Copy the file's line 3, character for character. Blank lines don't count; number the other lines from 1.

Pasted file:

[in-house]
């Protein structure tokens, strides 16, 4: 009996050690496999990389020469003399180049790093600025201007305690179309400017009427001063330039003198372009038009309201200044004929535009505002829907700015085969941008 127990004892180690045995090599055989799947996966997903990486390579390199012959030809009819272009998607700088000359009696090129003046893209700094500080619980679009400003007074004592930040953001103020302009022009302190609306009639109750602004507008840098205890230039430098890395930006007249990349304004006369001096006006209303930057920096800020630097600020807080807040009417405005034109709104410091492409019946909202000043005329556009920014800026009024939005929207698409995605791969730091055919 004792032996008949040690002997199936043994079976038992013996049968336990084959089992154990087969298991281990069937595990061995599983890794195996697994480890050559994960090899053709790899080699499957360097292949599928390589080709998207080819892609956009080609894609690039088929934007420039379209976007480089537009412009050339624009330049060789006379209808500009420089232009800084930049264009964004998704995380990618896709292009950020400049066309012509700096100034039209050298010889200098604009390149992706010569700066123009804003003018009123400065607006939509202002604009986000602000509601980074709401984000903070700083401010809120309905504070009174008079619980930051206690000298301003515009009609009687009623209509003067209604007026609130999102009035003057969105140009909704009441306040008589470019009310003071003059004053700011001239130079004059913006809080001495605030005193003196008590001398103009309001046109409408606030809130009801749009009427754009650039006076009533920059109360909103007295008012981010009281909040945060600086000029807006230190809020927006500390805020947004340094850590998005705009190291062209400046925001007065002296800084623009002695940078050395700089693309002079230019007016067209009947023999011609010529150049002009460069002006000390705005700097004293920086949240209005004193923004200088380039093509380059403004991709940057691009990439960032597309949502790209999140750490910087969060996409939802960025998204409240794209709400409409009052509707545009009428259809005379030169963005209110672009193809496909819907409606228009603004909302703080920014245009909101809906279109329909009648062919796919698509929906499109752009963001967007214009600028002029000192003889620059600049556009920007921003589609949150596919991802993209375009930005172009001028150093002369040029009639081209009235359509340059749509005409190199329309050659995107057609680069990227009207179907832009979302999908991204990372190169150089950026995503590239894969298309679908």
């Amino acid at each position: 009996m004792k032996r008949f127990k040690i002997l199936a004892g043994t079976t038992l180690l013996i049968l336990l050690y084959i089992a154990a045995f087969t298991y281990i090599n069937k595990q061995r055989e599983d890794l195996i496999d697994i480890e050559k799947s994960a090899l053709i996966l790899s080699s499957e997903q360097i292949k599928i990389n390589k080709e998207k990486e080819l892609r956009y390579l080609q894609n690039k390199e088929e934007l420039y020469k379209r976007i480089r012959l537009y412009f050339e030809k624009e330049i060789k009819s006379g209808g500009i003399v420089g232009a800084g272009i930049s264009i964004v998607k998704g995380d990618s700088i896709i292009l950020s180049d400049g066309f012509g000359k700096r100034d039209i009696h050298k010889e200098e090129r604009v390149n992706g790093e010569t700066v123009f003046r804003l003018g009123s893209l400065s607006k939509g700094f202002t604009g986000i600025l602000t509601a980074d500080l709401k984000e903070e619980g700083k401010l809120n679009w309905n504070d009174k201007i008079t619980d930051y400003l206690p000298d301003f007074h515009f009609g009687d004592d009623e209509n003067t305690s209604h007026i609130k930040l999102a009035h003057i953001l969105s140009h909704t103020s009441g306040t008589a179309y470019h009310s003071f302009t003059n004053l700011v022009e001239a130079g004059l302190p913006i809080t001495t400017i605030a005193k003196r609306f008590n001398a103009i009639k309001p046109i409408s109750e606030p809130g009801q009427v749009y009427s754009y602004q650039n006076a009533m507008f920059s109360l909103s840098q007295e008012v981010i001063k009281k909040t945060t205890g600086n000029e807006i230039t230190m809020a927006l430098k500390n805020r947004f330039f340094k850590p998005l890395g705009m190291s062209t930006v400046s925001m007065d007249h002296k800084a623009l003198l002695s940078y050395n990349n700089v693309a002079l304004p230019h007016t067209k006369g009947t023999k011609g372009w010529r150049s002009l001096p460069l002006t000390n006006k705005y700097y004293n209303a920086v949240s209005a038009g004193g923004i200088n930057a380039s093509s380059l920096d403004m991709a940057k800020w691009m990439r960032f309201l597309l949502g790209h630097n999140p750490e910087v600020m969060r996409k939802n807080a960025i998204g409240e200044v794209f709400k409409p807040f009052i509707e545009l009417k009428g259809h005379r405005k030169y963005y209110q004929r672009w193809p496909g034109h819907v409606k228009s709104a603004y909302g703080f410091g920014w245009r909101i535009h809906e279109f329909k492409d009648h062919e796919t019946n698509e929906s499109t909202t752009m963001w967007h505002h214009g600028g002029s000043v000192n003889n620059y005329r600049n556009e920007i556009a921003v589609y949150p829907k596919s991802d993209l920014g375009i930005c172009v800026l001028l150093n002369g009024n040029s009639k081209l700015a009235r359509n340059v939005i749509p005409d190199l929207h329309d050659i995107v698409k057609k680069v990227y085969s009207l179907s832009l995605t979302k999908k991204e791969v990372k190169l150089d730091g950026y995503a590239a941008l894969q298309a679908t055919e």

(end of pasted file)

């Amino acid at each position: 009996m004792k032996r008949f127990k040690i002997l199936a004892g043994t079976t038992l180690l013996i049968l336990l050690y084959i089992a154990a045995f087969t298991y281990i090599n069937k595990q061995r055989e599983d890794l195996i496999d697994i480890e050559k799947s994960a090899l053709i996966l790899s080699s499957e997903q360097i292949k599928i990389n390589k080709e998207k990486e080819l892609r956009y390579l080609q894609n690039k390199e088929e934007l420039y020469k379209r976007i480089r012959l537009y412009f050339e030809k624009e330049i060789k009819s006379g209808g500009i003399v420089g232009a800084g272009i930049s264009i964004v998607k998704g995380d990618s700088i896709i292009l950020s180049d400049g066309f012509g000359k700096r100034d039209i009696h050298k010889e200098e090129r604009v390149n992706g790093e010569t700066v123009f003046r804003l003018g009123s893209l400065s607006k939509g700094f202002t604009g986000i600025l602000t509601a980074d500080l709401k984000e903070e619980g700083k401010l809120n679009w309905n504070d009174k201007i008079t619980d930051y400003l206690p000298d301003f007074h515009f009609g009687d004592d009623e209509n003067t305690s209604h007026i609130k930040l999102a009035h003057i953001l969105s140009h909704t103020s009441g306040t008589a179309y470019h009310s003071f302009t003059n004053l700011v022009e001239a130079g004059l302190p913006i809080t001495t400017i605030a005193k003196r609306f008590n001398a103009i009639k309001p046109i409408s109750e606030p809130g009801q009427v749009y009427s754009y602004q650039n006076a009533m507008f920059s109360l909103s840098q007295e008012v981010i001063k009281k909040t945060t205890g600086n000029e807006i230039t230190m809020a927006l430098k500390n805020r947004f330039f340094k850590p998005l890395g705009m190291s062209t930006v400046s925001m007065d007249h002296k800084a623009l003198l002695s940078y050395n990349n700089v693309a002079l304004p230019h007016t067209k006369g009947t023999k011609g372009w010529r150049s002009l001096p460069l002006t000390n006006k705005y700097y004293n209303a920086v949240s209005a038009g004193g923004i200088n930057a380039s093509s380059l920096d403004m991709a940057k800020w691009m990439r960032f309201l597309l949502g790209h630097n999140p750490e910087v600020m969060r996409k939802n807080a960025i998204g409240e200044v794209f709400k409409p807040f009052i509707e545009l009417k009428g259809h005379r405005k030169y963005y209110q004929r672009w193809p496909g034109h819907v409606k228009s709104a603004y909302g703080f410091g920014w245009r909101i535009h809906e279109f329909k492409d009648h062919e796919t019946n698509e929906s499109t909202t752009m963001w967007h505002h214009g600028g002029s000043v000192n003889n620059y005329r600049n556009e920007i556009a921003v589609y949150p829907k596919s991802d993209l920014g375009i930005c172009v800026l001028l150093n002369g009024n040029s009639k081209l700015a009235r359509n340059v939005i749509p005409d190199l929207h329309d050659i995107v698409k057609k680069v990227y085969s009207l179907s832009l995605t979302k999908k991204e791969v990372k190169l150089d730091g950026y995503a590239a941008l894969q298309a679908t055919e």